Then two things happened – I got a job at IBM where I was surrounded by really smart people all the time, and I had access to computers. Being around really smart people helped my English skills improve dramatically – although some people were so smart I couldn’t understand what they were talking about! Although my English skills improved, my speaking and writing style remained somewhat basic – but this has been to my advantage as I’ve often been told that my style makes me easy to understand. Using a computer for writing is a huge benefit – I can easily cut/paste/copy/edit/rewrite – and rewrite I do! I rarely write a sentence correctly the first time.

The experience of going from poor language skills to writing a blog and public speaking has been unexpected, but very exciting. When I was 17, if someone would have told me that I would write often and be comfortable speaking in front of an audience, I would never have believed it. You can overcome handicaps and even let them work to your advantage.

 

July 30, 2014

Navigator Favorites

Last week, I wrote about the search feature that has been added to Navigator and mentioned another new feature—favorites. With all the capability now in Navigator, searching can be helpful to find tasks when you don’t know where they’re located in the navigation. Once you’ve found the task, you may want to start building your set of favorite tasks to make them easy to access. You do this by saving your tasks as Favorites.

There are two different ways that tasks can be saved as favorites; which you will see depends upon the type of task you are using.

  • • Actions drop-down menu
    For tasks that present information in tables, you’ll find the Save as Favorite option in the actions drop-down menu.
    SaveAsFavoriteAction DawnMay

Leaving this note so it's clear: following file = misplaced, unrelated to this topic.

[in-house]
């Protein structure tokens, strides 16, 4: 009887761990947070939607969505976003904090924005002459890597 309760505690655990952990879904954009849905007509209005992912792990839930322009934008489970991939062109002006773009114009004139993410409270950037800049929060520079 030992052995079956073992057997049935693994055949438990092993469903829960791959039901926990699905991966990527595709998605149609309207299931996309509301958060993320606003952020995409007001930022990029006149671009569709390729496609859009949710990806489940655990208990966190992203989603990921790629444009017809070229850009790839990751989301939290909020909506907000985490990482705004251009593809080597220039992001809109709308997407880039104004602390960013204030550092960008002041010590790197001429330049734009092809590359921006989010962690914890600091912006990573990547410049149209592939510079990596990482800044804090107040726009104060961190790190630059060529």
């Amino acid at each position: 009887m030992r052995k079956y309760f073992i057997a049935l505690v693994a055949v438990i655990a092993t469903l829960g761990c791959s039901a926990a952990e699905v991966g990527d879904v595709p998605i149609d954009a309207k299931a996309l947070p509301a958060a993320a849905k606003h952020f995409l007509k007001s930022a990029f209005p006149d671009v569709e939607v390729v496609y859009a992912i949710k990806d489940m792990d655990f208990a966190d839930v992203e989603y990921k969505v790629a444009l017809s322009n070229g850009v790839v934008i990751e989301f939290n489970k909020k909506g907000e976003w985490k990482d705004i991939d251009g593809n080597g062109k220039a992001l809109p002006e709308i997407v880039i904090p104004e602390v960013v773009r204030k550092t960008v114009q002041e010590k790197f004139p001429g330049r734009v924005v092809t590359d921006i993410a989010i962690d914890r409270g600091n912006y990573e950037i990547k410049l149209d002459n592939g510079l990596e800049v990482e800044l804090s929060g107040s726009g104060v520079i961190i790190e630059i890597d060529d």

• • Save as favorite button
    There are many tasks that present information in ways other than tables. On a few of these (System Status, Investigate Data), you’ll find a button for saving the task as a favorite.
    SaveAsFavoriteButton DawnMay


    Note that the “save as favorite” button may not appear on every panel you might expect. In fact, the IBM i development team is looking for feedback. My colleagues want to know what commonly used tasks involving information not presented in table form should have the “save as favorite” button. We look forward to hearing from our users.

Commonly accessed tasks are good candidates for favorites; saving them as favorites can make accessing those tasks just a few clicks away.

Favorites are useful for those tasks that are accessed by lengthy navigation. For example, one of my favorite perspectives in the Performance Data Investigator is Disk I/O Rates Overview - Detailed. (I wrote about this in the Measure Disk Response Times blog). To navigate to this chart, you need to follow Performance>Investigate Data>Collection Services>Disk>Disk Response Time>Detailed>Disk I/O Rates Overview – Detailed. That’s a pretty deep navigation path. With the navigation in 7.2, you can drill down to Disk I/O Rates Overview – Detailed in the left-frame, and when that task opens in the right frame, you will find the “Save as Favorite” button. Once you’ve saved this as a favorite, you can simply go to your favorites and quickly navigate to the saved chart. When you open that link, the Investigate Data task is launched and you’re taken directly to the interface to select the desired collection you want to use when you display that chart.

When you save a task as a favorite, you give it a name of your choice (it’s probably a good idea to name it the same or very similar to the actual task name so you know exactly what it is!) as well as a category.

SaveAsFavoriteExample DawnMay

The category is your way of organizing your favorites. You can specify new categories when saving the favorite; you can also edit your favorites to change their organization and modify the categories you’ve created.

Note: I discovered a bug when testing favorites for this blog. When you add a favorite and want to store it in an existing category, you’ll find the list of existing categories only has one entry – Empty. This is a known defect and will be fixed in the next update to Navigator.

You manage your favorites by clicking on the Favorites task in the navigation frame. This will bring up the Favorites task where you can remove tasks, change the order of tasks in the lists, and edit them, which allows you to change the name you used for the favorite as well as the category selected. Favorites are saved by system and user profile; if you have several IBM i partitions you manage with Navigator, you’ll need to establish your favorites for each partition.

After working with your favorites, you may need to refresh the favorites to see your modifications. In the navigation frame, there’s a small icon that will show up when you put your cursor over the “Favorites” link—this icon is the reload icon. You can click on this icon to refresh your favorites folder. (You’ll find the reload icon in various other places in the navigation frame as well).

Reload Icon DawnMay